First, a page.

Dyson Flyaway Attachment REVIEW
PAT PILCHER may have a thinning hatch but his wife doesn’t, so she gets the pleasure of testing out Dyson’s great hair invention.
Dyson’s team of clever Trevor’s has taken aim at flyaways. Now colour me ignorant, but hair doesn’t spring to mind when I hear the term “flyaways”. According to the experts at Focusonhair.com, “flyaways are little bits of hair that, well, fly away…There are many causes of flyaways. Flyaway hair is often caused by something as simple as new hair growth or broken hairs, but it is also not uncommon for it to be about dry climate and static that can cause strands to repel each other.”
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Taming these errant hairs used to require heat. The trouble is that heat from hair tools can damage that delicate foliage on your bonce, causing it to split or snap. This ironically makes flyaways even more visible. None of this was lost on Dyson’s engineers though, who came up with the Supersonic Flyaway Attachment. This tool attaches to the awesome Dyson Supersonic Hair Dryer, which I’d previously reviewed, giving it a 9/10.
The flyaways attachment is a slick wee number, resembling a curious hybrid of a hydro-slide and a grey technical Lego piece. It hooks onto the Dyson Supersonic hair dryer using a magnetic attachment, connecting with a satisfying “thunk”.
The flyaways attachment uses what is known as “the Coanda effect”. While you’d be forgiven for thinking that this was an expensive Italian dessert, it is an aerodynamic effect that has already proven its worth with Dyson’s AirWrap. Instead of heating and damaging hair into submission, the flyways attachment pushes and hides flyaways under longer hairs. I’d love to tell you that I’d tested it out on my own lush, full head of hair, but my thinning thatch will never suffer from flyaways, so I delegated it to my wife.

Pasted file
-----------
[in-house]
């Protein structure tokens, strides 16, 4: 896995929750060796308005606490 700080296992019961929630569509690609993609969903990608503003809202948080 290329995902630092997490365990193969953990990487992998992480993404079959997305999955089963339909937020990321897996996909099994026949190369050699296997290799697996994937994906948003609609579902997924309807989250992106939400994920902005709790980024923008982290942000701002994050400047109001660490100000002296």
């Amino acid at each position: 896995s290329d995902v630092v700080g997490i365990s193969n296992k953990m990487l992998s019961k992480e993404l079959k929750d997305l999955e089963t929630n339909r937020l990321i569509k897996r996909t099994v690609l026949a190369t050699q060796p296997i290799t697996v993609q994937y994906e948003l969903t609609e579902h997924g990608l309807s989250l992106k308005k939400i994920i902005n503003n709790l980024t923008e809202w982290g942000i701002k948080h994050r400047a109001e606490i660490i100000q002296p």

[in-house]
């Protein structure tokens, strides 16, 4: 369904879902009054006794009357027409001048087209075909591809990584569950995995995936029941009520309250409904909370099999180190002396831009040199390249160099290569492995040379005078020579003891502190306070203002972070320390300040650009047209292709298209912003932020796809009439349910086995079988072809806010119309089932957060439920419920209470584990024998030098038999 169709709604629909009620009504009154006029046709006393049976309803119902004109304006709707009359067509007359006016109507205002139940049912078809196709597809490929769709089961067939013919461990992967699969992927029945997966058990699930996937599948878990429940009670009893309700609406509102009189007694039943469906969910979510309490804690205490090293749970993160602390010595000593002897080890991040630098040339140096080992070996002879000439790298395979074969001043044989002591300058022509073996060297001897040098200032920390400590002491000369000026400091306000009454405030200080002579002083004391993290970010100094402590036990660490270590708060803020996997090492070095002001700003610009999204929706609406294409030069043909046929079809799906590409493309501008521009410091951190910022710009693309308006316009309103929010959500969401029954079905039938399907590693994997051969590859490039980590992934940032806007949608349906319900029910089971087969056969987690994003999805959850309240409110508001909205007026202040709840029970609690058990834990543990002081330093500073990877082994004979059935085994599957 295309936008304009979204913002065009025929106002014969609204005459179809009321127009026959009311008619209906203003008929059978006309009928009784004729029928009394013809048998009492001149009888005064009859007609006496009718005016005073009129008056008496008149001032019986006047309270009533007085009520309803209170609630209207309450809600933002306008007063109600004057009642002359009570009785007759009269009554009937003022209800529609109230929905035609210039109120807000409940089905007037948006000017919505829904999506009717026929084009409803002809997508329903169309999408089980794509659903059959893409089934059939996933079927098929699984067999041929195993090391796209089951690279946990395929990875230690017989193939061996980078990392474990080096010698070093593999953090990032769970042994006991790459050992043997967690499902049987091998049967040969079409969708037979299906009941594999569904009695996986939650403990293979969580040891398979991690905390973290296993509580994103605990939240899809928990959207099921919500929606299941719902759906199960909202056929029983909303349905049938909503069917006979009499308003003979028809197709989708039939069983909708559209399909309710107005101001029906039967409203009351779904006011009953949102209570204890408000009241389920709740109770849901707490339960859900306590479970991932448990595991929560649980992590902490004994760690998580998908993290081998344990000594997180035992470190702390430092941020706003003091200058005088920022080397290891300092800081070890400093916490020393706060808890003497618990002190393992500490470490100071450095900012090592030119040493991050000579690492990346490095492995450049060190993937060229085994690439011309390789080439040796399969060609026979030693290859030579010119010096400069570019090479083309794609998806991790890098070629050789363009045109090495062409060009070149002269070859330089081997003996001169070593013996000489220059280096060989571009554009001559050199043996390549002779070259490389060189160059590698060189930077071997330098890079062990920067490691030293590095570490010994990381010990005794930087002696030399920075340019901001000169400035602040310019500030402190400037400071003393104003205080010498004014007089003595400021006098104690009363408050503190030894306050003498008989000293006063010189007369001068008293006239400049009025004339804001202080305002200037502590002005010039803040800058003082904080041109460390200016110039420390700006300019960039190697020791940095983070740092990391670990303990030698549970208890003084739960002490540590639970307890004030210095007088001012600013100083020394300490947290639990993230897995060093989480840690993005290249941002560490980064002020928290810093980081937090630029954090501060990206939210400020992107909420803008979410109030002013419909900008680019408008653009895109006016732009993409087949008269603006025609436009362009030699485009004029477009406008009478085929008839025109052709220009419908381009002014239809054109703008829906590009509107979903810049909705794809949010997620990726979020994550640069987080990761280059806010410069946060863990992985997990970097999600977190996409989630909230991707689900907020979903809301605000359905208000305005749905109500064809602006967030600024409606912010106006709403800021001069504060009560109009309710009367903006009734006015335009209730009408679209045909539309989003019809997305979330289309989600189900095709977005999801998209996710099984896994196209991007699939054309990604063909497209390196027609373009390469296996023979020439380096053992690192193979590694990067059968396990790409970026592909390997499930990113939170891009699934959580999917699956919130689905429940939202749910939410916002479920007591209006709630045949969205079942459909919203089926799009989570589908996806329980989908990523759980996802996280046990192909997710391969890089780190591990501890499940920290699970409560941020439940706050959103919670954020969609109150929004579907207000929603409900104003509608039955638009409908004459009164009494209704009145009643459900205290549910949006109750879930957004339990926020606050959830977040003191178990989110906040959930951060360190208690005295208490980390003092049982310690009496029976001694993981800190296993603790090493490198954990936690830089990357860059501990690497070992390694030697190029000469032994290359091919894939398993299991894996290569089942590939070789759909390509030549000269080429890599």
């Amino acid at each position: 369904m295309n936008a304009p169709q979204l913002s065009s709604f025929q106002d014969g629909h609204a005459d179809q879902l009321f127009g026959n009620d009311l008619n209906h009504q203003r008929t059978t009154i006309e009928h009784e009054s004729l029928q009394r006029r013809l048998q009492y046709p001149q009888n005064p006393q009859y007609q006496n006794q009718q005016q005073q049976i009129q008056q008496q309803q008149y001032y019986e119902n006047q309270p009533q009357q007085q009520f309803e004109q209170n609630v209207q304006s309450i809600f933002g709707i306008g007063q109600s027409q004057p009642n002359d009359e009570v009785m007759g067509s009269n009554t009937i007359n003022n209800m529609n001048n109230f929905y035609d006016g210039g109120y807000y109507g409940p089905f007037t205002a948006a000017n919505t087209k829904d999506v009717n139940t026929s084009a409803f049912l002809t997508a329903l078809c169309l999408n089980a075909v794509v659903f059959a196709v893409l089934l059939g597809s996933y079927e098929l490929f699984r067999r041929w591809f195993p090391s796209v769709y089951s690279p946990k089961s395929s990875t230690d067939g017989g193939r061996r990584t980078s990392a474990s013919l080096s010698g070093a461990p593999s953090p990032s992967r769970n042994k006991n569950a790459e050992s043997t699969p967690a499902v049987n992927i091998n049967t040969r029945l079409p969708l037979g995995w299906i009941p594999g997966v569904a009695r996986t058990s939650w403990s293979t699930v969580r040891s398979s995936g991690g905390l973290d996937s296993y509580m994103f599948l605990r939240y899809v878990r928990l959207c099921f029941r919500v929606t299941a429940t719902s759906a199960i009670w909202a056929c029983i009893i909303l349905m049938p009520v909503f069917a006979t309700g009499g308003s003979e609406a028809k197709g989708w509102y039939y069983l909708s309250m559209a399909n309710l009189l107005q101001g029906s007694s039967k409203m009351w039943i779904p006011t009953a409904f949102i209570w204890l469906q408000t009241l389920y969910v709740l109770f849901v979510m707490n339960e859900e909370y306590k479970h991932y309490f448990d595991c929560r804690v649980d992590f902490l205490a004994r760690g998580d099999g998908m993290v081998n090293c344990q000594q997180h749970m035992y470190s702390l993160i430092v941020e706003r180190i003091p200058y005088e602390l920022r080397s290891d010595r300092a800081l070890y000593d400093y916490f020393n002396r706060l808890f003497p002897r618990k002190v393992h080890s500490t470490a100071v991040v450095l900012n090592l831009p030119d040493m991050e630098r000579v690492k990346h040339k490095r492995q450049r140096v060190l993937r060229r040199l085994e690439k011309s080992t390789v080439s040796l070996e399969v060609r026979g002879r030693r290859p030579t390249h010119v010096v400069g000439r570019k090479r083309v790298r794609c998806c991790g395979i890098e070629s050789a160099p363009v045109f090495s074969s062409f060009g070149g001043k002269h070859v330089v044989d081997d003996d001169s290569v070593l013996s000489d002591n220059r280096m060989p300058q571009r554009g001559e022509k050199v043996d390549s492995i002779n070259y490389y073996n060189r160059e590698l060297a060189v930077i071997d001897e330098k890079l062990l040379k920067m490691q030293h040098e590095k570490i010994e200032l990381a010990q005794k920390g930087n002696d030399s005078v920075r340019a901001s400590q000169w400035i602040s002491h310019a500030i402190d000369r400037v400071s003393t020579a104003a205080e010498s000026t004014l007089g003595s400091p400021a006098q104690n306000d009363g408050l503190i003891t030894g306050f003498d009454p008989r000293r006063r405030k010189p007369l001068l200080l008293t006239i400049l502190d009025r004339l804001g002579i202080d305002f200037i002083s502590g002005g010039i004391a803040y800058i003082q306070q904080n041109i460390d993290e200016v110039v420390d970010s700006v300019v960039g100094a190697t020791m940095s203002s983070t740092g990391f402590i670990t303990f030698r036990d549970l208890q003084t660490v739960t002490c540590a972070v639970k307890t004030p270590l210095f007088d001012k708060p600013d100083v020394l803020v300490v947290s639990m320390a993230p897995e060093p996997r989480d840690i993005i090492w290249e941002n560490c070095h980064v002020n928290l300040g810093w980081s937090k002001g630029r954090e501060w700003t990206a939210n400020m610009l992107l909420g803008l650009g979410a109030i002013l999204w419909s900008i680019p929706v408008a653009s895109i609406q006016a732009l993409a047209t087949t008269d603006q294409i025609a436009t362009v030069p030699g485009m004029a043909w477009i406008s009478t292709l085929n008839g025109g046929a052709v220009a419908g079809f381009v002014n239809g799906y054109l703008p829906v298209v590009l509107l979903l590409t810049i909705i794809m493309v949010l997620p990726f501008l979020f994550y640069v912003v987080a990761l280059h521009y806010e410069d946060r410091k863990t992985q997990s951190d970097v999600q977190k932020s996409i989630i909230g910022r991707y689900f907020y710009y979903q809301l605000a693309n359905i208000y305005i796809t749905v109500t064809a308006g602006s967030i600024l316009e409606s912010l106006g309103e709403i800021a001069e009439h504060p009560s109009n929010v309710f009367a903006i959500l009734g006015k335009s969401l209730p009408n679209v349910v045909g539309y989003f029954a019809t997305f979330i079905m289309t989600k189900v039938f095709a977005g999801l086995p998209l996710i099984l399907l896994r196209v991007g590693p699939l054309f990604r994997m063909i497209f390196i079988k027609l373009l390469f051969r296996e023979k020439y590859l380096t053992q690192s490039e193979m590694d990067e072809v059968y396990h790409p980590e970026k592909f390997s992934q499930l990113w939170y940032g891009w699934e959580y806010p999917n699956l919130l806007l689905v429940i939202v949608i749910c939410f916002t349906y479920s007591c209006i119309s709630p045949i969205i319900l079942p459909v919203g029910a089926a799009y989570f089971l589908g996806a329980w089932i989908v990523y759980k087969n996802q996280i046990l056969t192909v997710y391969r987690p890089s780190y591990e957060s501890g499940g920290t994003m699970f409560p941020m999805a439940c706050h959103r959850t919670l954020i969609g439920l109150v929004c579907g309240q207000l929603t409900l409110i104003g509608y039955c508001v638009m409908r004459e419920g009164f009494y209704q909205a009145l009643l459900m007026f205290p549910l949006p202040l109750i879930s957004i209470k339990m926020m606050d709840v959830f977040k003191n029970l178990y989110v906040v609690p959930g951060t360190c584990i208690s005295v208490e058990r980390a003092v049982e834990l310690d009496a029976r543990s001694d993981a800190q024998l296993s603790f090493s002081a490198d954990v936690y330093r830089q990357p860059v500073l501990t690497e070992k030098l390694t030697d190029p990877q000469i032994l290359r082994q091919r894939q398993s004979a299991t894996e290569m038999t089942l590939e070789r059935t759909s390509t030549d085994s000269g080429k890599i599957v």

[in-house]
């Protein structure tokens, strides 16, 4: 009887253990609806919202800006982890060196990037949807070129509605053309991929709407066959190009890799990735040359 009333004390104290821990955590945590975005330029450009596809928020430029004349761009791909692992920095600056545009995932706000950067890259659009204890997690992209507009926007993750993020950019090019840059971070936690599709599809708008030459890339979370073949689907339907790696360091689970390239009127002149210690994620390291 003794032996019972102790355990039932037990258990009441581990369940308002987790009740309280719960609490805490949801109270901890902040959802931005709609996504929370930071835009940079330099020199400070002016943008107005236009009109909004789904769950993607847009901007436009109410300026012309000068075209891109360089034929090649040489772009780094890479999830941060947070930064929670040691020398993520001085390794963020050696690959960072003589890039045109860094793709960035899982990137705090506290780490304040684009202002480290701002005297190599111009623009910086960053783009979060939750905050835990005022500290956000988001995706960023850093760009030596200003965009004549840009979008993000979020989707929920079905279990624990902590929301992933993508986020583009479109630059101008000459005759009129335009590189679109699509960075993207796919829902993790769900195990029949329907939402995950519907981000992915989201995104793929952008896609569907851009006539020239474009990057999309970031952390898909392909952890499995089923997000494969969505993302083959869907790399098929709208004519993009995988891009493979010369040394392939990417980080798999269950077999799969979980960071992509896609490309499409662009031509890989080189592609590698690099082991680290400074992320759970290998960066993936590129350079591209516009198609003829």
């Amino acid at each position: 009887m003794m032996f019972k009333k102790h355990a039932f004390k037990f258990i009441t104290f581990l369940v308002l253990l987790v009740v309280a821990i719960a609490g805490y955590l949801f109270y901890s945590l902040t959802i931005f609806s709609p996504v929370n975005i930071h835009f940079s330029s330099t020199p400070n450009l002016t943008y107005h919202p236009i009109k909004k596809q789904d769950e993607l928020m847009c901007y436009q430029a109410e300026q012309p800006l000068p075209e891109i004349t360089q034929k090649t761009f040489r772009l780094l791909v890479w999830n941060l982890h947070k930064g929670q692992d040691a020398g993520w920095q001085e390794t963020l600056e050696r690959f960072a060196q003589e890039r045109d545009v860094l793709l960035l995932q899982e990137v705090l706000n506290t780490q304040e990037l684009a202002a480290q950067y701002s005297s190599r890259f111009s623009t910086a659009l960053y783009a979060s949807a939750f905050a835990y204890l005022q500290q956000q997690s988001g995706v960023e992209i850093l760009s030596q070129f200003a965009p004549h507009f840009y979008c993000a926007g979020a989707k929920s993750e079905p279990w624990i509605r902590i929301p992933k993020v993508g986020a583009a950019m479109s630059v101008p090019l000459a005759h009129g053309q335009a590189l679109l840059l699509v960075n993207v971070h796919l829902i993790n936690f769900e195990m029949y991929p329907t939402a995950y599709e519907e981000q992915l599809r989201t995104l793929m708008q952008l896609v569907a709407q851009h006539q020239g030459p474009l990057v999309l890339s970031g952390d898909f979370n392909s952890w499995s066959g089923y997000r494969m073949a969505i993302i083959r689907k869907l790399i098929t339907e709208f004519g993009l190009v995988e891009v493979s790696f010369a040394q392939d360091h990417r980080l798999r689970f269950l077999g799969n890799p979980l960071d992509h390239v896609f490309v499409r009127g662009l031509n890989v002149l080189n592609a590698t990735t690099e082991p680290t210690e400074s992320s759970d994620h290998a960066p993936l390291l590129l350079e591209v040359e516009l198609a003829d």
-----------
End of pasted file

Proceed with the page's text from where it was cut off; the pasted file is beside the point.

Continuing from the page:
So, did it work? If you’ve seen your hairdresser drying your hair with a hairdryer in one hand and a brush in the other, the flyaway attachment lets you do that. Because the flyaway attachment clips onto the supersonic hairdryer, sorting one’s hair out with it is a one-handed experience. The supersonic’s warm, dry air pushes hair along the curved surface of the flyaway attachment, which smoothes your hair out, pushing flyaways under your existing hair. There’s little heat involved, so no hair gets harmed in the process.
Most telling of all, my wife was taken with the flyaway attachment. She says that it “smooths down your hair… with my hair being long, thick, fine, and curly, I used this every time I tried the dryer. This is just so clever “.
Coming from my normally cynical wife, this is very high praise indeed. The Supersonic dryer and flyaway attachment did a great job. I might be no hair expert, but I can attest that her hair was left with a smooth and glossy finish, and not a flyaway was to be seen.
That’d be great if it were just praise for the attachment and dryer. My wife was also impressed with the instructions, which she says “was a model of excellent appliance communication. A picture of the dryer, arrows to what each thing did, and a picture of each styling attachment with a simple sentence about what it did. Simple, small, perfect”.
For good reasons, the Dyson Supersonic dryer scored a 9/10 in my earlier review. It’s an excellent piece of hair gear. Now, it’s even better, thanks to the addition of the flyaways attachment, which does an excellent job of keeping one’s hair in order. If styling your locks to the next level is a priority, the Dyson Supersonic dryer and Flyaways combo really is worth checking out.